A referendum is being held in Bethel Tuesday about a loan to the Bethel Water Department. The loan will be used for necessary upgrades to the Hoyt’s Hill pump station and for the replacement of existing municipal wells at the Maple Avenue well field.
Neither of these two projects require any expenditure of Bethel taxpayer funds, but the Town Charter requires voter approval via referendum for any project in excess of $1 million. Residents at a special Town Meeting last week approved the part of the loan for the well replacement.
Bethel officials say the Hoyt’s Hill pump station is quickly approaching the end of its service life. The facility provides water pressure for fire protection and residential water service to a large portion of the town. Water output from the Maple Avenue wells, which were installed in 1962, has diminished over time. The replacement project will bring the Maple Avenue wellfield back to its full permitted original capacity and will allow collection of additional data for a potential future wellfield expansion to add additional groundwater supply sources.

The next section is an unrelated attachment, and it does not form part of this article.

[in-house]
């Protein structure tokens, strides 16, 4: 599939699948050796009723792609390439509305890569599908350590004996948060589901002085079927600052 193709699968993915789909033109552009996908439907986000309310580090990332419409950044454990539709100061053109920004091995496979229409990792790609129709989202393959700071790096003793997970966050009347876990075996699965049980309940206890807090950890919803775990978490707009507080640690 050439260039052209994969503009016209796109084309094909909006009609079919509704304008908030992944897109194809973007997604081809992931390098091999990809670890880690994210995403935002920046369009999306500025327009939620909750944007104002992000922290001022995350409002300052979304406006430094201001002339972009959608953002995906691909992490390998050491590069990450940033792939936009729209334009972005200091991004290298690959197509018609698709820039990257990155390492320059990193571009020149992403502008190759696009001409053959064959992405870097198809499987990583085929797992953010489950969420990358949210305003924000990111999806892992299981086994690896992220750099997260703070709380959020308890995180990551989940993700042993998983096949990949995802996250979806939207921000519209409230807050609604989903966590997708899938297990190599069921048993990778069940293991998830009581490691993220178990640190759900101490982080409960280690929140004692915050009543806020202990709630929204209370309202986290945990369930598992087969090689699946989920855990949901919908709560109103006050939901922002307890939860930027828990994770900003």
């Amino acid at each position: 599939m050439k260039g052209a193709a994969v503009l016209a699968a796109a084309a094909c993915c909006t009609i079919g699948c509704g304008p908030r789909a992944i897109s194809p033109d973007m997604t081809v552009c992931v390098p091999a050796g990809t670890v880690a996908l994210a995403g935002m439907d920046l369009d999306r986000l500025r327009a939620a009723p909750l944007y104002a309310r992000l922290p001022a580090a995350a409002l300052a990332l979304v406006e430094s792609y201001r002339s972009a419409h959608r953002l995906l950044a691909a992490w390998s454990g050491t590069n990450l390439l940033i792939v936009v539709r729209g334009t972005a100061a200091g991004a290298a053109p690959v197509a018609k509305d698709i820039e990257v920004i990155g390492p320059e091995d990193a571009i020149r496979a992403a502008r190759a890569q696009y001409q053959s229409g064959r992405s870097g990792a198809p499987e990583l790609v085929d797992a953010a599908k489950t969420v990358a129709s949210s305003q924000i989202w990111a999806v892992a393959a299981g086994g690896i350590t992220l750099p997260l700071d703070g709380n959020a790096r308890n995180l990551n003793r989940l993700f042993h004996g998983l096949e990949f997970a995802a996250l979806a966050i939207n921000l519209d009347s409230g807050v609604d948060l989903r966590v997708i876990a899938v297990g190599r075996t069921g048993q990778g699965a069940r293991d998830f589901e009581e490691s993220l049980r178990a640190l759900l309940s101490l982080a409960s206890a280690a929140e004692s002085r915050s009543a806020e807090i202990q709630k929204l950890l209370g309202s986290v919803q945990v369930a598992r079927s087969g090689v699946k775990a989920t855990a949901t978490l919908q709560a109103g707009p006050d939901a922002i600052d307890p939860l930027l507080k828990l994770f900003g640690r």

Both projects are necessary to ensure an uninterrupted supply of drinking water as well as to continue to meet all state water quality regulations. Bethel officials say a failure of the Hoyt’s Hill pumps would result in an immediate loss of water to several neighborhoods, and high water demand this summer is already outpacing the Maple Avenue wells production capacity.
About half of the town’s population is covered by the Bethel Water Department. Homeowners with private wells and homes in the Stony Hill neighborhood, which is supplied by Aquarion Water Company, are not affected.
The contractor expects a 6 month time frame for the Maple Ave wellfield project and 12 months to complete the Hoyt’s Hill pump station upgrade project. The Hoyt’s Hill pump station upgrade is $1,367,075; the Maple Avenue well field improvements will be $995,867.
Funding is provided by a loan from the Connecticut Department of Public Health Drinking Water Revolving Loan Fund, a program specifically designed to help small town water systems maintain critical infrastructure. The loan will be repaid through Water Department billings only. The term of the loan is 20 years at an interest rate of 2.9%.
The referendum Tuesday is from 6am to 8pm.